The federal government’s attempt to force public school students to eat “healthier” lunches is falling apart at the seams.
Most recently, the School Nutrition Association – which initially championed the new federal lunch standards on fruits, vegetables, salt, fat, sugar and virtually every other aspect of school lunches when they were implemented in 2012 – is now lobbying Congress to dial back the “overly prescriptive” and expensive changes, the New York Times News Service reports.
SNA officials rightly point out that many students are throwing away the additional fruits and vegetables included in their lunches, amounting to $684 million in food waste every year – or roughly “enough to serve complete reimbursable school lunches to more than 228 million students,” according to the Times.
The association contends the “nutritious” federal lunch menu is also proving costly for many school districts that are now forced to purchase more expensive foods to comply with the new regulations.
SNA reportedly first expressed concerns about the new federal regulations in 2011, and later met with Agriculture Department officials, but have been largely ignored. That prompted SNA leaders to call on Congress instead, and they have now targeted the group’s lobbying efforts at lawmakers in the House and Senate Appropriations Committees, which are considering legislation to waive the nutrition standards for next school year, according to the Times news service.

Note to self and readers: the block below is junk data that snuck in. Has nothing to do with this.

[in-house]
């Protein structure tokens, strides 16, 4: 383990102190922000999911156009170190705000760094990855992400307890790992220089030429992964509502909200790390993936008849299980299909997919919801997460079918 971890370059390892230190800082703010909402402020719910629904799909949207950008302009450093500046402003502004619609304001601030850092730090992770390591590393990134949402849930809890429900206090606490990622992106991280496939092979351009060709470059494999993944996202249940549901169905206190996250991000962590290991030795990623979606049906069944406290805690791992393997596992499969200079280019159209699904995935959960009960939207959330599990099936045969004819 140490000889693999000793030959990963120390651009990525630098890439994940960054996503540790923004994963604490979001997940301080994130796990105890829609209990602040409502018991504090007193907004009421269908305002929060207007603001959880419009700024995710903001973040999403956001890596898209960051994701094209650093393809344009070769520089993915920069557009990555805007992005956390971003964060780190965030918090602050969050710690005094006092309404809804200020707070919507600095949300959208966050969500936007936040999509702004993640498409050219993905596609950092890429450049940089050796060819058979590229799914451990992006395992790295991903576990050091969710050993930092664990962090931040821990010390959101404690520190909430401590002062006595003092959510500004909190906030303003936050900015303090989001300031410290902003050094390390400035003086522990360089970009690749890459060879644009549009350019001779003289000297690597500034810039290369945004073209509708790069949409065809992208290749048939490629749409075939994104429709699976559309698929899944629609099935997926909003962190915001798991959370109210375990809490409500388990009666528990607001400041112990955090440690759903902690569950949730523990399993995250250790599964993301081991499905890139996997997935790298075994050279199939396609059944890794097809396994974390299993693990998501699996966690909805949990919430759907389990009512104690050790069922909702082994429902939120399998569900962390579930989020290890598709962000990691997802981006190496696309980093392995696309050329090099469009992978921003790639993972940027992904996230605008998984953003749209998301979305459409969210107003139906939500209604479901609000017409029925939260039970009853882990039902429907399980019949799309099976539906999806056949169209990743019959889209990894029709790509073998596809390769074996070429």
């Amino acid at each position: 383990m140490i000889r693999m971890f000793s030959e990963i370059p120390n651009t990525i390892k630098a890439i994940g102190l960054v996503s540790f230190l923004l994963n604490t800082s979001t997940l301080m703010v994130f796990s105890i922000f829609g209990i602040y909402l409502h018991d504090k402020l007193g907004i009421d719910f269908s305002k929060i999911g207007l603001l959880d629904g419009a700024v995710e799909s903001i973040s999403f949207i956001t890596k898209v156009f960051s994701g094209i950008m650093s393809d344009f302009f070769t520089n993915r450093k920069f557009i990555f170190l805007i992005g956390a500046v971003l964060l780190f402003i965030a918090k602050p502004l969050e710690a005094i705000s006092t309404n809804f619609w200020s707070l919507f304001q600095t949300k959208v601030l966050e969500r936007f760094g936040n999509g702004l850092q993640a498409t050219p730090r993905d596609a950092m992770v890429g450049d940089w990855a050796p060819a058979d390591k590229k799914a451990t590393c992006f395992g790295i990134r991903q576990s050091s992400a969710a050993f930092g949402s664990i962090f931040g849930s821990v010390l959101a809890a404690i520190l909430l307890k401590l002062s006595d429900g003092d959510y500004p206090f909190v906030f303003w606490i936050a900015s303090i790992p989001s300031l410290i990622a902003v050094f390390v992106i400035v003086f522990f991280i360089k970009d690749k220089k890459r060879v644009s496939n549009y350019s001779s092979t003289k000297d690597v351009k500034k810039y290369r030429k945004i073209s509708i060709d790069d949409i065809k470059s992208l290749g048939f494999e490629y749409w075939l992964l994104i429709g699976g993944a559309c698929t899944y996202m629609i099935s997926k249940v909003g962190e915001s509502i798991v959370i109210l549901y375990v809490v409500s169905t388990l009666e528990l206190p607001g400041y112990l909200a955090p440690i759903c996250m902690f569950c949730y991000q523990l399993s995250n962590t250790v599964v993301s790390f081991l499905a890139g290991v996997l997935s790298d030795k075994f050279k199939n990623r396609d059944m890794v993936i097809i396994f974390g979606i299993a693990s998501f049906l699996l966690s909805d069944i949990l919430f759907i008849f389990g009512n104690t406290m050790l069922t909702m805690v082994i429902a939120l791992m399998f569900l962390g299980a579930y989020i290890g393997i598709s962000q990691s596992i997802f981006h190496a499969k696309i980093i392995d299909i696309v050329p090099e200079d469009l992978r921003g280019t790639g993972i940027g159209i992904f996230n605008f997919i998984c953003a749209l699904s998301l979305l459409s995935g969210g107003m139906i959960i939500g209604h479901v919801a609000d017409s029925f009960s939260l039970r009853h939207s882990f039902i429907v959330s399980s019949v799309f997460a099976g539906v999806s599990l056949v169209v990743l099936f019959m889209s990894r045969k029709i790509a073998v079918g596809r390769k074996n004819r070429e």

“SNA saw the appropriations process as the only way of providing our members immediate relief,” Diane Pratt-Heavner, SNA spokeswoman, told the Times.
The SNA’s 180 on the school nutrition standards directly conflicts with other nutrition groups, teachers unions and parent-teacher organizations that want to press forward with the federal lunch regulations regardless of the impact on students or schools.
First Lady Michelle Obama, the top cheerleader for the “healthier” lunches, as well as numerous past presidents of the SNA have urged Congress not to delay the new lunch rules. Meanwhile, an increasing number of local school districts are opting out of the federal lunch program because of lost revenue tied to the food restrictions. In other words, many schools are losing more in lunch sales because of the federal regulations than they receive in subsidies from the government to provide the food.
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